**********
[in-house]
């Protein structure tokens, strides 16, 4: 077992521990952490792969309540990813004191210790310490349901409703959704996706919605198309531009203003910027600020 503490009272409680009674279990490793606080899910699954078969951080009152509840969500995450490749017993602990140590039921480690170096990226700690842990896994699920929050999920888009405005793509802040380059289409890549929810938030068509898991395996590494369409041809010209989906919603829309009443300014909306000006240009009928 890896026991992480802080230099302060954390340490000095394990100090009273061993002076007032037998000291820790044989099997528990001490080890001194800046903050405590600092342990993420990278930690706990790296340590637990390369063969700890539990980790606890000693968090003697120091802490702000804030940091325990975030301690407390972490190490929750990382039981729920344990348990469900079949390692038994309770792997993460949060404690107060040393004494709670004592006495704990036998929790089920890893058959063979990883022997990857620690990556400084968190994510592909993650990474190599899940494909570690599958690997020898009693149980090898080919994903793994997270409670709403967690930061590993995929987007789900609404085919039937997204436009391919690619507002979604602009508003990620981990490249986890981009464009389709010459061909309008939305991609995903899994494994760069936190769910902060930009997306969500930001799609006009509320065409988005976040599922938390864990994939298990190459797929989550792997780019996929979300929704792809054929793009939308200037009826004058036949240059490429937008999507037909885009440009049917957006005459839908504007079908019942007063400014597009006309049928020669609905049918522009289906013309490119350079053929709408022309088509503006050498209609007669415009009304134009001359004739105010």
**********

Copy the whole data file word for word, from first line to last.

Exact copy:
[in-house]
């Protein structure tokens, strides 16, 4: 077992521990952490792969309540990813004191210790310490349901409703959704996706919605198309531009203003910027600020 503490009272409680009674279990490793606080899910699954078969951080009152509840969500995450490749017993602990140590039921480690170096990226700690842990896994699920929050999920888009405005793509802040380059289409890549929810938030068509898991395996590494369409041809010209989906919603829309009443300014909306000006240009009928 890896026991992480802080230099302060954390340490000095394990100090009273061993002076007032037998000291820790044989099997528990001490080890001194800046903050405590600092342990993420990278930690706990790296340590637990390369063969700890539990980790606890000693968090003697120091802490702000804030940091325990975030301690407390972490190490929750990382039981729920344990348990469900079949390692038994309770792997993460949060404690107060040393004494709670004592006495704990036998929790089920890893058959063979990883022997990857620690990556400084968190994510592909993650990474190599899940494909570690599958690997020898009693149980090898080919994903793994997270409670709403967690930061590993995929987007789900609404085919039937997204436009391919690619507002979604602009508003990620981990490249986890981009464009389709010459061909309008939305991609995903899994494994760069936190769910902060930009997306969500930001799609006009509320065409988005976040599922938390864990994939298990190459797929989550792997780019996929979300929704792809054929793009939308200037009826004058036949240059490429937008999507037909885009440009049917957006005459839908504007079908019942007063400014597009006309049928020669609905049918522009289906013309490119350079053929709408022309088509503006050498209609007669415009009304134009001359004739105010």